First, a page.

Time to end the War on Drugs

Is something about to change in the way we face the challenge of illegal drug use? The Summit of the Americas is taking place in Colombia, and it seems that something is stirring. You can read about it in the Observer, here. 

Another conference about drugs? Nothing new in that, you might think. Well, there is. The Summit of the America’s brings together 33 out of 35 heads of government from the Americas; until now most conferences about drug abuse which have posed radical solutions have been shunned by those who hold office, and been supported by people who are former office holders, that is to say, people able to talk about drug decriminalisation and legalisation without fear of committing electoral suicide. But this conference is a gathering of men and women in office. That, I think, is a first.

The other thing is this: consider these words which come from Mauricio Rodriguez, a close aide to President Santos of Colombia and the current Colombian Ambassador to London:

[The outcome] could mean anything from blanket legalisation to a new and different war on drugs. We just do not know until we have the data, investigate every option with open minds, and have the full picture drawn up by experts who know the terrain, and are not motivated by interests, ideology or emotion. Whatever it is, it must be real change, based upon new paradigms.

One imagines that someone like Mr Rodriguez chooses his words carefully. Until now few have dared mention the prospect of “blanket legalisation”. Moreover, Mr Rodriguez’s words warn us off being motivated by “interests, ideology or emotion”. This too is much to be welcomed. Too much of the talk (one can hardly call it a debate) about drugs has been deformed by interests, ideology and emotion.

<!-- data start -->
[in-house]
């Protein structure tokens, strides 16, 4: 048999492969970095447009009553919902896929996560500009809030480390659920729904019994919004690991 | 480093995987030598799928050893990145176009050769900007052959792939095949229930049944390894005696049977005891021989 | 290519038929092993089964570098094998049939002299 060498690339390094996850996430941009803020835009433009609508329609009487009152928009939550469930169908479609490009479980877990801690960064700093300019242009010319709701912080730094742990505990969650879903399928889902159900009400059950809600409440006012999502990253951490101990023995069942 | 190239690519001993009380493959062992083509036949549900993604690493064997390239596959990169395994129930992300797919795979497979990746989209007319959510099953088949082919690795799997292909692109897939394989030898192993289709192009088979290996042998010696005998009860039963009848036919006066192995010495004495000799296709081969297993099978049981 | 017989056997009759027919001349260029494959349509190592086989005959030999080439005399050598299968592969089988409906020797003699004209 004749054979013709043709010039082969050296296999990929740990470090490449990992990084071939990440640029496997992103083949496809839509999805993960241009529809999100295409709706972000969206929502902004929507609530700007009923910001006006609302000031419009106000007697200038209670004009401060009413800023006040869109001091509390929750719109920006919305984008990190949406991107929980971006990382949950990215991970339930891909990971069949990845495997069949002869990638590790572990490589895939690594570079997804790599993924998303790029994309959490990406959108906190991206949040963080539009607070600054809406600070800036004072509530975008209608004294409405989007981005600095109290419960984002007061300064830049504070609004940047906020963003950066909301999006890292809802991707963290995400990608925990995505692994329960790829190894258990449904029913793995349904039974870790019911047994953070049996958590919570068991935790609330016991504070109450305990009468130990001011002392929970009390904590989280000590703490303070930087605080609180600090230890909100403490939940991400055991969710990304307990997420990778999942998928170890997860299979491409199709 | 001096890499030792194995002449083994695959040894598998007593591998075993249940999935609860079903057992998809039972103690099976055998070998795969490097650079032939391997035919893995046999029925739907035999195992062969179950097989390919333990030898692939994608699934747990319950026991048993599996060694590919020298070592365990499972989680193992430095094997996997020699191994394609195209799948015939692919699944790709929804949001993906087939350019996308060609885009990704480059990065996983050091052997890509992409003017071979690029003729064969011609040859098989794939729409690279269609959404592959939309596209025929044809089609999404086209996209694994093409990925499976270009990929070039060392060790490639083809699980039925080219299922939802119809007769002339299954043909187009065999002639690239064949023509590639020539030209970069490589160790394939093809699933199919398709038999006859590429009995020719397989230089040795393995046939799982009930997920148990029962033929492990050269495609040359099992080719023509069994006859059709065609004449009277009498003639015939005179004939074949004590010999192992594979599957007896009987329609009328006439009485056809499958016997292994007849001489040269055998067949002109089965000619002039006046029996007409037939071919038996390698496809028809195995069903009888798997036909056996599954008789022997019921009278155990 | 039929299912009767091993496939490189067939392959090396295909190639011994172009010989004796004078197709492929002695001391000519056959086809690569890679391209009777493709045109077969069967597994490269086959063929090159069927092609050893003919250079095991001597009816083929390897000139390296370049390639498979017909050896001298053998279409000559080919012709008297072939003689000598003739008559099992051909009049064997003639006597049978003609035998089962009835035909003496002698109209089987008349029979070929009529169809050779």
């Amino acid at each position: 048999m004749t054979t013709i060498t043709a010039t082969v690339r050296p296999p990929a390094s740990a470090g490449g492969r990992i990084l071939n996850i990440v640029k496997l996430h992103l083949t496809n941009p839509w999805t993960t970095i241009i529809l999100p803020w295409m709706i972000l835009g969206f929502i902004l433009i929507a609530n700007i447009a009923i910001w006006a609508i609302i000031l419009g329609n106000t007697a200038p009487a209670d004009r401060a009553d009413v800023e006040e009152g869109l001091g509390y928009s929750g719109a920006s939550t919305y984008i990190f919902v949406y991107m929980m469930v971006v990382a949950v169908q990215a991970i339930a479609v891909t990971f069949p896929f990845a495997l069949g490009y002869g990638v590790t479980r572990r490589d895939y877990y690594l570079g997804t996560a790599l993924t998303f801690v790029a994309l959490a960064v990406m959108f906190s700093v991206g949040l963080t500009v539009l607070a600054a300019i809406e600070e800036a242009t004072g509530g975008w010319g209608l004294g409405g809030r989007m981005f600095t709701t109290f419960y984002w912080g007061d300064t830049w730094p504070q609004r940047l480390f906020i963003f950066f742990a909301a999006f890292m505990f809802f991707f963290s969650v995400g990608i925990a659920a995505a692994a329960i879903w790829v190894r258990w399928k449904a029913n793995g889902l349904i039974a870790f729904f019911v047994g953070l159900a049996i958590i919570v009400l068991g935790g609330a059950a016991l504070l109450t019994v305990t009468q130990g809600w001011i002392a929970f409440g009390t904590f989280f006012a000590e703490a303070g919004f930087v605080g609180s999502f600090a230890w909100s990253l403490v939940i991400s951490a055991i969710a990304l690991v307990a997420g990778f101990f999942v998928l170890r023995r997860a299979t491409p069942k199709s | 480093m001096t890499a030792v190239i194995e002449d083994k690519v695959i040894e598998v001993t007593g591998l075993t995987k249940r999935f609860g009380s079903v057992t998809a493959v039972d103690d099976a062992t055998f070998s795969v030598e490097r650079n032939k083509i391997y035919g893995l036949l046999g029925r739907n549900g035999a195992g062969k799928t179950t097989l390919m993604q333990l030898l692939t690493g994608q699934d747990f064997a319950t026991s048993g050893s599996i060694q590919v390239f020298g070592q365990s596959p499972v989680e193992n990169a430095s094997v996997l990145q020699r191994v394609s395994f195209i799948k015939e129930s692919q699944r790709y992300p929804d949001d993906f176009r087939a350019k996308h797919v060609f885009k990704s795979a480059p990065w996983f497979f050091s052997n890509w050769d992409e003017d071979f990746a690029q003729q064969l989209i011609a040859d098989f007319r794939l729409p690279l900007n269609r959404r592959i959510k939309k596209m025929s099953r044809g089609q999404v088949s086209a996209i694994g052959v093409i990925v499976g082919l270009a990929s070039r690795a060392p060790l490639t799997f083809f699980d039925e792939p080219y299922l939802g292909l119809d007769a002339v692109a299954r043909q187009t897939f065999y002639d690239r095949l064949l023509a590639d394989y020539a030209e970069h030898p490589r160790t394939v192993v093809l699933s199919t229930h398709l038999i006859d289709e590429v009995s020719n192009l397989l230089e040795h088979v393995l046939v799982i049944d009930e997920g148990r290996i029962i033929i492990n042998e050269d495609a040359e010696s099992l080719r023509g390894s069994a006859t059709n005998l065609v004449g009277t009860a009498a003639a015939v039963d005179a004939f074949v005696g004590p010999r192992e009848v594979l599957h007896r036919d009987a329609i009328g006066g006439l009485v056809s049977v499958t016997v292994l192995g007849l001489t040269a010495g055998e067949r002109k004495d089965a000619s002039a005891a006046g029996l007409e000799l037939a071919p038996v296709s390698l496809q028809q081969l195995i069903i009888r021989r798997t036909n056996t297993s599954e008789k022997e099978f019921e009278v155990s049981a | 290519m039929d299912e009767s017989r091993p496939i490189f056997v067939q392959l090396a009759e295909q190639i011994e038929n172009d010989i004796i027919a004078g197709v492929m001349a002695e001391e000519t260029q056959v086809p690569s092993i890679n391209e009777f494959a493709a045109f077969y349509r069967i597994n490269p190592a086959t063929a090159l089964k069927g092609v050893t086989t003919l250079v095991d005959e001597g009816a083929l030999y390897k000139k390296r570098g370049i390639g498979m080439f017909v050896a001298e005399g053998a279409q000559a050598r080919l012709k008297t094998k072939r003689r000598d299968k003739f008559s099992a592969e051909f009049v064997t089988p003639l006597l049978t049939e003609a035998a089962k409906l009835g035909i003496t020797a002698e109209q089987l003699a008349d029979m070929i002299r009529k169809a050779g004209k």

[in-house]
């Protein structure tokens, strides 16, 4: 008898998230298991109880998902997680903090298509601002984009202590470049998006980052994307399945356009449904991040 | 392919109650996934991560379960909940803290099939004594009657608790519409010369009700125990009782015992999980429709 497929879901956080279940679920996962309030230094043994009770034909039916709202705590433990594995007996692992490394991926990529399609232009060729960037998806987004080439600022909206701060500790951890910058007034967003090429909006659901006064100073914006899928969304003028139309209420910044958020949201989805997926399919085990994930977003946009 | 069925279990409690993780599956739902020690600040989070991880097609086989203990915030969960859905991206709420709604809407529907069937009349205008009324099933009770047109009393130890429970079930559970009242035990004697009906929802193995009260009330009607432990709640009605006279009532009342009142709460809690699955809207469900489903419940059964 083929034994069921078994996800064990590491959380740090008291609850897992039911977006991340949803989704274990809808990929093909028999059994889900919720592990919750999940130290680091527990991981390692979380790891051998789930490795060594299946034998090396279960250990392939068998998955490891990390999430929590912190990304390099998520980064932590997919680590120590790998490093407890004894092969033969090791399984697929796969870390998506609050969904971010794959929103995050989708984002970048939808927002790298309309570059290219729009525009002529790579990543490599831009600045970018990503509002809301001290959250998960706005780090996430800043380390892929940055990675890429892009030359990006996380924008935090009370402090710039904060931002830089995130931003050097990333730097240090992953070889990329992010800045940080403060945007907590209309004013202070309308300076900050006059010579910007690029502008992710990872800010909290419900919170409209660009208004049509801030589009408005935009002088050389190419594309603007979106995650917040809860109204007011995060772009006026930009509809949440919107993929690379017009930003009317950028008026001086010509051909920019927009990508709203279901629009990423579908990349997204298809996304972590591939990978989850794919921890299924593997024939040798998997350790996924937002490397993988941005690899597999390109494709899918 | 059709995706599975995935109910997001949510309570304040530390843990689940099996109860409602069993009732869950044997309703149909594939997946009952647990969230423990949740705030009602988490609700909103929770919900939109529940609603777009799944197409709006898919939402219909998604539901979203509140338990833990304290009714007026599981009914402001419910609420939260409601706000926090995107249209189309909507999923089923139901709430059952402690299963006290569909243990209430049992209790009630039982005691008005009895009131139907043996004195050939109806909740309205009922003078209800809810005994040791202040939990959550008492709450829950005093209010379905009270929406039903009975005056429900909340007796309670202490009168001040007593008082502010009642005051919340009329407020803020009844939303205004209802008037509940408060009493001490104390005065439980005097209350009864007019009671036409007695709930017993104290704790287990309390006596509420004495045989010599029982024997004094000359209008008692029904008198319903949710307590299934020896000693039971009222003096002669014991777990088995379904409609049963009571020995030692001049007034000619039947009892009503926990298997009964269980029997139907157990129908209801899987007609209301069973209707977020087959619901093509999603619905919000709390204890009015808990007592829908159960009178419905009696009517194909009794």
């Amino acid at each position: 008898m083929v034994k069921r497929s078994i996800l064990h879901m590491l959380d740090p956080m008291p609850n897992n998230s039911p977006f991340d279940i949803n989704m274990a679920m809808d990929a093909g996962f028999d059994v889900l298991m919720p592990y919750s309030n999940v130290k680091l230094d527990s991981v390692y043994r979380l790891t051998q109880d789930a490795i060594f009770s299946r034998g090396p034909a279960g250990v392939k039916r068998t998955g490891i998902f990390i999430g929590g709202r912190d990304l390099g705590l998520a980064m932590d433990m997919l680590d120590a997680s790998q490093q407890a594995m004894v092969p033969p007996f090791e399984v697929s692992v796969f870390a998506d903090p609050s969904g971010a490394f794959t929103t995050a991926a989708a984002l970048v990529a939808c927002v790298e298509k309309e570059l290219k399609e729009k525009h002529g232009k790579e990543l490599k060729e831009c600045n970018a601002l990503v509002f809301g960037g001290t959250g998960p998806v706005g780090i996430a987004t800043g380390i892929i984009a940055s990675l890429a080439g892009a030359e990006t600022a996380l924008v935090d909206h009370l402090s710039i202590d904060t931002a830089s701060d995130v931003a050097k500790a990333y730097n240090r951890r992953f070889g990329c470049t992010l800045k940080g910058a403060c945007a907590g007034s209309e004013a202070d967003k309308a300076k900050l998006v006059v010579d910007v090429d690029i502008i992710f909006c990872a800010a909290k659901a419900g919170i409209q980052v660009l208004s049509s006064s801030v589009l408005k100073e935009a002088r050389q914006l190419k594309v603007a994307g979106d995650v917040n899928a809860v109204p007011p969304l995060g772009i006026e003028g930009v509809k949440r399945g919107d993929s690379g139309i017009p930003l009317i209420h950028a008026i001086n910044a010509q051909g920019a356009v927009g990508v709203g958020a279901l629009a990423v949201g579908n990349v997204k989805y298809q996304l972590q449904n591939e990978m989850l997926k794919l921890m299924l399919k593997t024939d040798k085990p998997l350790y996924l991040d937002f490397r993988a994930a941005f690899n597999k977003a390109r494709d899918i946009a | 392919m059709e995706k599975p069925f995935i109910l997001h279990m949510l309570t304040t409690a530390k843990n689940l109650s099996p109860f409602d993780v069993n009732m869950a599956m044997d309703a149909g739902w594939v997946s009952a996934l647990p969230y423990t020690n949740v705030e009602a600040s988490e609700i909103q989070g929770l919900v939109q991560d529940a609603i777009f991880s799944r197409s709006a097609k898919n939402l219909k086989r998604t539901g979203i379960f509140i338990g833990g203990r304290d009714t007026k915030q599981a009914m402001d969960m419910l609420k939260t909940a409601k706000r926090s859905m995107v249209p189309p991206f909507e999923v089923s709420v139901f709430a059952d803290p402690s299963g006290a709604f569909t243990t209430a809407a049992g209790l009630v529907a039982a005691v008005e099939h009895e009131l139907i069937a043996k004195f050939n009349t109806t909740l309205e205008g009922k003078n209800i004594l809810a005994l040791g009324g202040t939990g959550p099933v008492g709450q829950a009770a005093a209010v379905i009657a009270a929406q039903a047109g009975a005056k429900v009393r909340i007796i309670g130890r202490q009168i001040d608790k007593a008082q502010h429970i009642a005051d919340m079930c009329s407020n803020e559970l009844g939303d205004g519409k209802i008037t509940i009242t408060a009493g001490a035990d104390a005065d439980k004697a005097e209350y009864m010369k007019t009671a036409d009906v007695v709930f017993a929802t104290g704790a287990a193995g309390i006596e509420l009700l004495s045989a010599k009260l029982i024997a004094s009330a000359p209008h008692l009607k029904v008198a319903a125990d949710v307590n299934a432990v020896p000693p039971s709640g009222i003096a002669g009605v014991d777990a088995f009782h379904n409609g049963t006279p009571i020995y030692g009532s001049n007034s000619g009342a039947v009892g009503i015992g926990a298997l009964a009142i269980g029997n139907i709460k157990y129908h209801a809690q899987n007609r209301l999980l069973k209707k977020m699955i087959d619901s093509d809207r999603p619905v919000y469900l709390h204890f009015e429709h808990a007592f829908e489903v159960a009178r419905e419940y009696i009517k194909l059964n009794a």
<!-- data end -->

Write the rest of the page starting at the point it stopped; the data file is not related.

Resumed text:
The emotions are well known. Many people have died through taking illegal drugs, and many lives have been ruined and entire communities blighted. These are all bad things, and all sensible people should deplore them; but this does not, as such, constitute a reason for keeping drugs illegal; in fact, quite the opposite, as if drugs were legal it might be much easier to help those adversely affected by them. Moreover, the illegality of the drugs as opposed to their being drugs per se, is what often does so much harm, insofar as their production, distribution and sale is in the hands of criminals who have only armed force as a means of resolving disputes. Legalisation would remove a vast illegal exclave from our society.

Ideology is equally harmful. The idea that the state should fight a war against drugs is statist. Yes, drugs should be resisted, but this has to be done at the level of the individual conscience. There are many sinful and harmful activities that are not and should not be illegal – adultery for example. That destroys families; but the idea that adultery should be stopped by state intervention is lunacy. The state must never replace the individual conscience.

And what about interests? This is a murky one. Some people in power may want drugs to remain illegal, because legalisation might well put them out of a job or lose them lucrative illegal pay-offs from the drug industry.

I have written about this before. I refer you to that article if you think that by advocating the abandonment of the War on Drugs, and adopting anew strategy of harm reduction I am somehow advocating free licence in other fields. It is because I think the War on Drugs so wrong-headed, and because it has produced so little by way of a reduction in illegal drug taking, that I want change.